My father called for banning private cars in Manhattan, which would have reduced pollution by an estimated three-fifths. The number of cabs would increase, and passengers heading in the same direction could share cabs at a prorated fare. All city bus and subway transportation would be free, a monorail was to be built around the island, and publicly owned bicycles would be made available to all without cost.


On the last Sunday of every month—Sweet Sunday—for 24 hours nothing would move or operate in the city except for emergency vehicles. No planes, trains, automobiles, or anything requiring electric power was to run, giving the city and her inhabitants a break from the humming of machinery and choking of exhaust pipes. If you lived on the 75th floor of a building, you had best plan in advance. The idea, Breslin wrote, was for “everything [to be] brought to a halt so human beings can rest and talk to each other and the air can purify itself.” Would it have cleansed the city’s soul or restored some sense of small-town identity? At the very least it would have gotten people talking to their neighbors, an essential element of the devolutionary project.


Under the Mailer-Breslin plan, immediate rent control would have been extended to all dwellings with two or more families. But neighborhoods would manage their own programs, with the City-State funding rehabilitation, not demolition. With the emphasis shifted from handouts to community restoration and neighborhood daycare programs, a person in need of welfare would be beautifying his community while getting job-training in how to restore a house, bettering his credit, and building the foundation for an upwardly mobile lifestyle.


In an age of exploding crime, their default was again local: power to policemen who have the respect of the communities in which they live. The City-State would legalize heroin along the lines of the British methadone system to cut down on drug-related crime and would create incentive programs to join local police forces, such as Breslin’s idea of draft exemptions in exchange for short-term police service or credits to law-school students who served during peak crime hours.


Some of these ideas would have probably failed. Others would have half-worked, leaving people no more or less happy than under the old Albany system. Here and there a blighted neighborhood might have been transformed, reinforcing the belief that enabling local communities to self-govern was not only practically efficient but spiritually nourishing. It is difficult to imagine that New York would have been worse off.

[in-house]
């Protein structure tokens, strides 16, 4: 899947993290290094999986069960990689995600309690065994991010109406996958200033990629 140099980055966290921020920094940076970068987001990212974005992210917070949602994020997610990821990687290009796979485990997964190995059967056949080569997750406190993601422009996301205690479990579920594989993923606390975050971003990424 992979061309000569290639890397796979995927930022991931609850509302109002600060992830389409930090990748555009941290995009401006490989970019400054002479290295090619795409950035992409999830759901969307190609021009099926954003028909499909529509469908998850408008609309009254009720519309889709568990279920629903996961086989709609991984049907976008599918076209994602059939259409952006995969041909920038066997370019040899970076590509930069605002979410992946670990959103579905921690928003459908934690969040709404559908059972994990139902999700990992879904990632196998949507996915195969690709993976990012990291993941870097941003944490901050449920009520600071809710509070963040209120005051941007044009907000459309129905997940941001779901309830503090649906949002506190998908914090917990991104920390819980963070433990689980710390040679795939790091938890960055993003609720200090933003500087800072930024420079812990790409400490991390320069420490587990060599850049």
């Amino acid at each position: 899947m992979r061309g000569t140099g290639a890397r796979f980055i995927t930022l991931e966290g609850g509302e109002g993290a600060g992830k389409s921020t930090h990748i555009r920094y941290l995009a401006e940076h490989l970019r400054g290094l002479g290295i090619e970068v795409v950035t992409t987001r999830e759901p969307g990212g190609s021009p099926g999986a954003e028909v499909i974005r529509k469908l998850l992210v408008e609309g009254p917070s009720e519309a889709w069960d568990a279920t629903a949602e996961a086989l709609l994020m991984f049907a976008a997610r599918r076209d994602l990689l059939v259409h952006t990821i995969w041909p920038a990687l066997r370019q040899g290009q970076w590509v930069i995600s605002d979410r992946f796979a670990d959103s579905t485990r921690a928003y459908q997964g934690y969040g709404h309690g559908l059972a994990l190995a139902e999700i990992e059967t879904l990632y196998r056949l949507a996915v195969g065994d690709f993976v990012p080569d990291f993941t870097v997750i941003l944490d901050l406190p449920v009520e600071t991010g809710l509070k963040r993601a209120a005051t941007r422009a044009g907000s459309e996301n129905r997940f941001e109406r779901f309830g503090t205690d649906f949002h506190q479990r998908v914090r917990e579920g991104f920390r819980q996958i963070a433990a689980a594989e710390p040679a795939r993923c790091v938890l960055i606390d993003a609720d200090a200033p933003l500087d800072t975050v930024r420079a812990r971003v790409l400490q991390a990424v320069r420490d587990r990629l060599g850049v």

We won’t know. Mailer took just 5 percent of the primary—41,000 votes. Breslin got 66,000, later lamenting, “I am mortified to have taken part in a process that required bars to be closed.” The young foot soldiers of the New Left bought in, but the “hip coalition of the left and right” they had envisioned never materialized.


My father did not live to see the election of Barack Obama, but I wonder what the original “Power to the Neighborhoods” candidate would have made of the community organizer become chief executive. Would he have seen him as just another conventional liberal politician consolidating power in Washington, or might he have seen him as representative of the fruit sprung from the seeds he and Breslin planted in ‘69? Another question comes to mind: in today’s culture of viral messaging and alternative media, would Mailer-Breslin have been able to build the thunderous affirmation my father spoke of and ride that wave to statehood? If the Internet had existed in ’69, is it possible, perhaps even likely, that they could have won?


My father and Jimmy used their celebrity as writers to get free press, the only hope for an underfinanced campaign working not only outside of, but in direct opposition to, the political machine. Obama wrote two bestselling books, propelling his rapid rise to the limelight. It’s unlikely he would be president today without his talent as a writer.


Like my father, he understood the necessity of energizing ordinary people against the regnant establishment. A category-confuser by virtue of his physical appearance, Obama managed to convince a majority that Bush had done such a horrific job of running the country that old white men were no longer qualified to govern. Mailer-Breslin also sought to build a coalition of the dispossessed, yet had no means of showing skeptics the support they were getting on the street and channel that groundswell into mass appeal.


But four decades later and far beyond New York City, the Jeffersonian spirit that animated these two anti-politicians is more relevant than ever. The federal grip is no less strong. The communal bonds are even more frayed. The diagnosis my father delivered in his “Instrument of the City” might have been written yesterday:

… the old confidence that the problems of our life were roughly equal to our abilities has been lost. Our authority has been handed over to the federal power. We expect our economic solutions, our habitats, yes, even our entertainments, to derive from that remote abstract power, remote as the other end of a television tube. We are like wards in an orphan asylum. The shaping of the style of our lives is removed from us—we pay for huge military adventures and social experiments so separated from our direct control that we do not even know where to begin to look to criticize the lack of our power to criticize. We cannot—the words are now a cliché, the life has gone out of them—we cannot forge our destiny. …We wait for abstract impersonal powers to save us…


In an age when evolving problems need new approaches perhaps more than ever, one hopes that the artists and the businessmen, the plumbers and the architects, the house-painters and the restaurant owners, rather than wait for their problems to be solved from above, might look to the Mailer-Breslin campaign for inspiration. They can make their city a better, more interesting place, one block at a time. 

John Buffalo Mailer recently produced a documentary adaptation of Naomi Wolf’s best selling book, The End Of America. He is editor at large for Stop Smiling magazine.